Pale and hollow-eyed Erling picked up the telephone and called his friend Øystein Myhre. "How are the finances, Øystein?"
"What's the matter, Erling?"
"Can you let me have a couple of hundred?"
"What is it? I can hear something is wrong."
Øystein sighed. "Well, well—I saw you in town a few times."
"I've had an attack."
"What day is it today, Øystein?"
Øystein whistled and said, "You're at home then? It's Thursday."
"I can't leave the house, Øystein. Can you manage to send me the money?"
After a short pause Øystein replied, "No, Erling, I don't want to send the money with someone else. I have the car today and I'll come up to Lier myself. O.K.?"[p. 211]
"That suits me very well—only, it doesn't look too good here. Things are broken and—"
"Who has been with you?"
"I think I've been alone."
"Will you promise to stay put 'til I come—in a couple of hours?"
"It is entirely out of the question for me to go anywhere. I must owe whoever brought me home, if I didn't pay for the taxi in advance. It stinks of liquor—the bottles I didn't empty I must have crushed with a hammer. Could you bring me a little red wine?"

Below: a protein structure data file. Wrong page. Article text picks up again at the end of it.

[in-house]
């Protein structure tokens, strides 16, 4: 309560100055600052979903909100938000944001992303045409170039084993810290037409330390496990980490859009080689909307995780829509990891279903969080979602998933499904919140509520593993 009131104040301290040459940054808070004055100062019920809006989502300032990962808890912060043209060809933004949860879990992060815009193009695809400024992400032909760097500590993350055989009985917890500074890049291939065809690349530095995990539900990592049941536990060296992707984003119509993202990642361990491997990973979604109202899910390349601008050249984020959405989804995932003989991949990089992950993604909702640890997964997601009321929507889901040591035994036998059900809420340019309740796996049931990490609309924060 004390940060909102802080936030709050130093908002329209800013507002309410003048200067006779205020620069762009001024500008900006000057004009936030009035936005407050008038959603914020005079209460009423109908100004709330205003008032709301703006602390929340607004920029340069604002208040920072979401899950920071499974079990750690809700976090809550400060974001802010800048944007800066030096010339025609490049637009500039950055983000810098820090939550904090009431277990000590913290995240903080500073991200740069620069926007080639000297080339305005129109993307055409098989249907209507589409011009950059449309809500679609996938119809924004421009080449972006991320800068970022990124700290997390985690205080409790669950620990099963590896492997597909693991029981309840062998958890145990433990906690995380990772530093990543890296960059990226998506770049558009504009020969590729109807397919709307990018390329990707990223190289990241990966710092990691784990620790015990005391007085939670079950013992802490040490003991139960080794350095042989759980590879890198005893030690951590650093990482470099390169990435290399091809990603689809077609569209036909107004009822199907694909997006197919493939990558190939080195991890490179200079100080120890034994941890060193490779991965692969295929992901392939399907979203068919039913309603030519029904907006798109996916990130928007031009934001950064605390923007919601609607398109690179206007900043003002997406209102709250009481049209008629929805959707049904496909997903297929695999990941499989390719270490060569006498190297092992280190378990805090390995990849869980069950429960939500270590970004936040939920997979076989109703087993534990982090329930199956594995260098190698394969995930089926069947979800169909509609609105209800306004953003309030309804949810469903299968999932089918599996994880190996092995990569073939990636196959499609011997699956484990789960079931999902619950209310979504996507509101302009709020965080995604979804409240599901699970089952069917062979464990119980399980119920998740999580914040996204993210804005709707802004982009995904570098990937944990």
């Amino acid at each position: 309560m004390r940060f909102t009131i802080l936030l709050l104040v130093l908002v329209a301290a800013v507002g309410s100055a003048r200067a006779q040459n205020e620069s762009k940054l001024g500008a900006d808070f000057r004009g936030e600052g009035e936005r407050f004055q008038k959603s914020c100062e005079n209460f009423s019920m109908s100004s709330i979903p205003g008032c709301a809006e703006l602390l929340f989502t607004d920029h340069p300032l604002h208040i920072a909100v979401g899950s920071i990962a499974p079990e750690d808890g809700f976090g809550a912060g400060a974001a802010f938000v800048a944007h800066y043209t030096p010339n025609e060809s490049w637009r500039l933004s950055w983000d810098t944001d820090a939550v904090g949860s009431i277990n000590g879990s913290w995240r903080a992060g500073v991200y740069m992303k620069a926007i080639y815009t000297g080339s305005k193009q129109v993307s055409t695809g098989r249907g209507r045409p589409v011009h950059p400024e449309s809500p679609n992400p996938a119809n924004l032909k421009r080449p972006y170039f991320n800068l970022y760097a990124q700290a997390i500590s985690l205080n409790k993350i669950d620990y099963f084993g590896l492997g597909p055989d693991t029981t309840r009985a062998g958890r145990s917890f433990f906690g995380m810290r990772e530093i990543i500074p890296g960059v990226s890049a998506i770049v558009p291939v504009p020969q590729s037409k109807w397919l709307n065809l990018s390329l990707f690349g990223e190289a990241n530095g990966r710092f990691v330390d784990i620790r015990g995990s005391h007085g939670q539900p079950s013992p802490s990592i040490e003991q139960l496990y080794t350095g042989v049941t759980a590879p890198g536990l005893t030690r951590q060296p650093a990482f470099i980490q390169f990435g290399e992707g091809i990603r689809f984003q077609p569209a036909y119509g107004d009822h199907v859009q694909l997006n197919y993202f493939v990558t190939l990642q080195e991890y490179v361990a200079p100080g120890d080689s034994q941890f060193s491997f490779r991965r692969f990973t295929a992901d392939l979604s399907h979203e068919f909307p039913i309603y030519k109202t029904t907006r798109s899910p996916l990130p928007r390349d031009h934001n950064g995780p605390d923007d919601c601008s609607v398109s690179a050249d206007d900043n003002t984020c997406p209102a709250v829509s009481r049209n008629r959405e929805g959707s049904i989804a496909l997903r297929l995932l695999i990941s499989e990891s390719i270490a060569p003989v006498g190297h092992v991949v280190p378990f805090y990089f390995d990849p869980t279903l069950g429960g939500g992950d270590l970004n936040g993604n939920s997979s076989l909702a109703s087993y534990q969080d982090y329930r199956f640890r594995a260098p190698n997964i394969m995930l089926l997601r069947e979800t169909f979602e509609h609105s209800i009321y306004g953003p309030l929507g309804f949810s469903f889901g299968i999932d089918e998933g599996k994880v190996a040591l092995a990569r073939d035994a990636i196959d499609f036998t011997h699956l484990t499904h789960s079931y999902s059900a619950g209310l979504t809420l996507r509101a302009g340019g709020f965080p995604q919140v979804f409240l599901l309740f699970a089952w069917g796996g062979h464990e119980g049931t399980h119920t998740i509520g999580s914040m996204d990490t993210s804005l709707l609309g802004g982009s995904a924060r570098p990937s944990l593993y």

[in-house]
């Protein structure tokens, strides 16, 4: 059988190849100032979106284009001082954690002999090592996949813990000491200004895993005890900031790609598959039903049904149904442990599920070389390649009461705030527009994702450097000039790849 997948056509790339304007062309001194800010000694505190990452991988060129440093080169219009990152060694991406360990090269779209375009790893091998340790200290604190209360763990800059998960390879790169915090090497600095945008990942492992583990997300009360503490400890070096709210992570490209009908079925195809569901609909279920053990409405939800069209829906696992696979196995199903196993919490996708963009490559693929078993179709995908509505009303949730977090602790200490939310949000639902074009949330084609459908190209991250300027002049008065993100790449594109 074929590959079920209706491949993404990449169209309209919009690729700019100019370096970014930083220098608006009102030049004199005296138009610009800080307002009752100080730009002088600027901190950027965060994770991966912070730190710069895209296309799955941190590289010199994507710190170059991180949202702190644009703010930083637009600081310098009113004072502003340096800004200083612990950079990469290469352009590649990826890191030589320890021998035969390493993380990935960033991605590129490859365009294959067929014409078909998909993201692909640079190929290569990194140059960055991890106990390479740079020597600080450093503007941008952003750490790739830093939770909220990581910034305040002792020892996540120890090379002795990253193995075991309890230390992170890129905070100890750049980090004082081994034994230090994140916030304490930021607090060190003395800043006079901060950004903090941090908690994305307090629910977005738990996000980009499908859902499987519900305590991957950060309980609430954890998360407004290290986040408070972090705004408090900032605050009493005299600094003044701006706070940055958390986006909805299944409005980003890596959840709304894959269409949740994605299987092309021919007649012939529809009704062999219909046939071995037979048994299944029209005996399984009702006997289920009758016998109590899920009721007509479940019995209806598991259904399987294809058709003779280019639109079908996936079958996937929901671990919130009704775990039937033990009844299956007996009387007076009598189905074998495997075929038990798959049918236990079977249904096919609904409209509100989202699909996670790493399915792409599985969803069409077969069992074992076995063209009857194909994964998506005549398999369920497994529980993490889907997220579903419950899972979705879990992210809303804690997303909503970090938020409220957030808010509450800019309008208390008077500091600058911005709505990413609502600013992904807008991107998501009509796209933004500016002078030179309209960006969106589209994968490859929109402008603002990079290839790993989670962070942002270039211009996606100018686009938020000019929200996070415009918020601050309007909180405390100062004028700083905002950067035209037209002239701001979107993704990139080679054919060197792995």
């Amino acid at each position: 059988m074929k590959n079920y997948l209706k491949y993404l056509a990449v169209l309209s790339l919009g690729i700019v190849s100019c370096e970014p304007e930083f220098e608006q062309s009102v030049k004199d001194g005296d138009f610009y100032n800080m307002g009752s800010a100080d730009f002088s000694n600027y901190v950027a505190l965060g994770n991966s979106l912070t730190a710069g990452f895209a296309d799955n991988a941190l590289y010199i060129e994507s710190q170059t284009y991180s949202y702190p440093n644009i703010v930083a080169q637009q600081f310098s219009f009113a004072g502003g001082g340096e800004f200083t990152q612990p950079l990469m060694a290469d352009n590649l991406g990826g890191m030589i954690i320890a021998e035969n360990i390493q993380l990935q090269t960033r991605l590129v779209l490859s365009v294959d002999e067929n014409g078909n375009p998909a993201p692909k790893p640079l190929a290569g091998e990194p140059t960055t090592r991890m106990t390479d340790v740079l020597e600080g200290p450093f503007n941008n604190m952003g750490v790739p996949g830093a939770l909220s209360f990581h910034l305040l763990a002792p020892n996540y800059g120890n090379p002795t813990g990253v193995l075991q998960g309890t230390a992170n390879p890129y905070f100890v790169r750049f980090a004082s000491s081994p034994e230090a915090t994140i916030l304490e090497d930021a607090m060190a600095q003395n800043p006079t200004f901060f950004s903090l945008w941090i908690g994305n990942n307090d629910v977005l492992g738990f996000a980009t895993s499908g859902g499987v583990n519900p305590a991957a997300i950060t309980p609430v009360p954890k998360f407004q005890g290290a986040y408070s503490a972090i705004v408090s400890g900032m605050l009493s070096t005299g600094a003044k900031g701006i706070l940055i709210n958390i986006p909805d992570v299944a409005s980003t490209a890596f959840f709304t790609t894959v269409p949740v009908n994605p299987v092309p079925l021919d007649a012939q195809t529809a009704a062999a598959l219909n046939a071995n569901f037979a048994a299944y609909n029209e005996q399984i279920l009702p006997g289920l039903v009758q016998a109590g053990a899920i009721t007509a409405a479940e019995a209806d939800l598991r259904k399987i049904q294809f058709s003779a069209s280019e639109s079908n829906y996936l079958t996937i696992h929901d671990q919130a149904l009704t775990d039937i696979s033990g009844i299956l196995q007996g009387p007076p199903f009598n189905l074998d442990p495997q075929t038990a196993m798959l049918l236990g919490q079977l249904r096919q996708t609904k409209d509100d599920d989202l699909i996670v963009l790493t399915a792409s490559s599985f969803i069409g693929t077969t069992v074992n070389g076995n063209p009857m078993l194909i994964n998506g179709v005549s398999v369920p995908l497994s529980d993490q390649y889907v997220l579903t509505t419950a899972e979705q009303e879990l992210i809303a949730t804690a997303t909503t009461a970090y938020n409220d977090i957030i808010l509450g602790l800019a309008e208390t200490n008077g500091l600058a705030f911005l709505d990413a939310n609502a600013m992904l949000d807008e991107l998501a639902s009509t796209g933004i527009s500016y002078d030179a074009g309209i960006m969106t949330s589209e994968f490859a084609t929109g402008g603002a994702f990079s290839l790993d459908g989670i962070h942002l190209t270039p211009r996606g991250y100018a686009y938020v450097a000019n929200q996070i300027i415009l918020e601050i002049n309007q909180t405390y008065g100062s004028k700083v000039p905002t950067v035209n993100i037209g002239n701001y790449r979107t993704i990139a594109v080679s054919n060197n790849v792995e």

"You know—for tapering off."
"I understand. Go to bed until I get there."
Copyright © 1958 by H. Aschehoug & Co., Oslo, Norway. Used by permission. English translation copyright © 1966 The Board of Regents of the University of Wisconsin System. All rights reserved. Use of this material falling outside the purview of "fair use" requires the permission of the University of Wisconsin Press.
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